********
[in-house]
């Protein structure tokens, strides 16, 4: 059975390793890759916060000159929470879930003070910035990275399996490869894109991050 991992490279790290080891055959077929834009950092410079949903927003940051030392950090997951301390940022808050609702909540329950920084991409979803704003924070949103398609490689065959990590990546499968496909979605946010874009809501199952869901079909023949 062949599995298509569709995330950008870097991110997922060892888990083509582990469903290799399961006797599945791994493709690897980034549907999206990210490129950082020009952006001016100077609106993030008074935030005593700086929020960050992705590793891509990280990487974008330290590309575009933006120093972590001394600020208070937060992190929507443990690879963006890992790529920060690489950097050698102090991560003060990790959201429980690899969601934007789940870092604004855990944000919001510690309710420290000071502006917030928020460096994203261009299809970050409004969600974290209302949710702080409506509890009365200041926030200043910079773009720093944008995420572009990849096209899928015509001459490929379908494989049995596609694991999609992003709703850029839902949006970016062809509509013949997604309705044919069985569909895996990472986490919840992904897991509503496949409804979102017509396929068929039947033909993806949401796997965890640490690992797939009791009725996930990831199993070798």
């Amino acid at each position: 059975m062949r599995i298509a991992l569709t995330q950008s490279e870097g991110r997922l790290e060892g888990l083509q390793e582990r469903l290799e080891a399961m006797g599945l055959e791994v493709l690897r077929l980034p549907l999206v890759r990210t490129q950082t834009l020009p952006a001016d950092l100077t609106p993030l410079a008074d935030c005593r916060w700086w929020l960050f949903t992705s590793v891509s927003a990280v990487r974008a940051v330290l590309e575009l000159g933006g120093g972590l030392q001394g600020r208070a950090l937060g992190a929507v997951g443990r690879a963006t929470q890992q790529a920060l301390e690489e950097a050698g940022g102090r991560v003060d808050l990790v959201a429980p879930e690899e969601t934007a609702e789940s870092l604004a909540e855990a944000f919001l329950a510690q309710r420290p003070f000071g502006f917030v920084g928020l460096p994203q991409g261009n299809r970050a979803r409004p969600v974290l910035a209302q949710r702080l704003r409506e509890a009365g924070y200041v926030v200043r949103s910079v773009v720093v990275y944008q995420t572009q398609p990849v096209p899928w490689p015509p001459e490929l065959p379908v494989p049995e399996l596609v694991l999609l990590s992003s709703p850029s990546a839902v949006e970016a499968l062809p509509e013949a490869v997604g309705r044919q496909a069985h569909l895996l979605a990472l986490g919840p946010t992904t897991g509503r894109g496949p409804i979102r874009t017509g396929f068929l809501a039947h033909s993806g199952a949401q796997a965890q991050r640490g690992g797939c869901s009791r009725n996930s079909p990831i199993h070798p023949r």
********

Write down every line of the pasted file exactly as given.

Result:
[in-house]
């Protein structure tokens, strides 16, 4: 059975390793890759916060000159929470879930003070910035990275399996490869894109991050 991992490279790290080891055959077929834009950092410079949903927003940051030392950090997951301390940022808050609702909540329950920084991409979803704003924070949103398609490689065959990590990546499968496909979605946010874009809501199952869901079909023949 062949599995298509569709995330950008870097991110997922060892888990083509582990469903290799399961006797599945791994493709690897980034549907999206990210490129950082020009952006001016100077609106993030008074935030005593700086929020960050992705590793891509990280990487974008330290590309575009933006120093972590001394600020208070937060992190929507443990690879963006890992790529920060690489950097050698102090991560003060990790959201429980690899969601934007789940870092604004855990944000919001510690309710420290000071502006917030928020460096994203261009299809970050409004969600974290209302949710702080409506509890009365200041926030200043910079773009720093944008995420572009990849096209899928015509001459490929379908494989049995596609694991999609992003709703850029839902949006970016062809509509013949997604309705044919069985569909895996990472986490919840992904897991509503496949409804979102017509396929068929039947033909993806949401796997965890640490690992797939009791009725996930990831199993070798």
């Amino acid at each position: 059975m062949r599995i298509a991992l569709t995330q950008s490279e870097g991110r997922l790290e060892g888990l083509q390793e582990r469903l290799e080891a399961m006797g599945l055959e791994v493709l690897r077929l980034p549907l999206v890759r990210t490129q950082t834009l020009p952006a001016d950092l100077t609106p993030l410079a008074d935030c005593r916060w700086w929020l960050f949903t992705s590793v891509s927003a990280v990487r974008a940051v330290l590309e575009l000159g933006g120093g972590l030392q001394g600020r208070a950090l937060g992190a929507v997951g443990r690879a963006t929470q890992q790529a920060l301390e690489e950097a050698g940022g102090r991560v003060d808050l990790v959201a429980p879930e690899e969601t934007a609702e789940s870092l604004a909540e855990a944000f919001l329950a510690q309710r420290p003070f000071g502006f917030v920084g928020l460096p994203q991409g261009n299809r970050a979803r409004p969600v974290l910035a209302q949710r702080l704003r409506e509890a009365g924070y200041v926030v200043r949103s910079v773009v720093v990275y944008q995420t572009q398609p990849v096209p899928w490689p015509p001459e490929l065959p379908v494989p049995e399996l596609v694991l999609l990590s992003s709703p850029s990546a839902v949006e970016a499968l062809p509509e013949a490869v997604g309705r044919q496909a069985h569909l895996l979605a990472l986490g919840p946010t992904t897991g509503r894109g496949p409804i979102r874009t017509g396929f068929l809501a039947h033909s993806g199952a949401q796997a965890q991050r640490g690992g797939c869901s009791r009725n996930s079909p990831i199993h070798p023949r």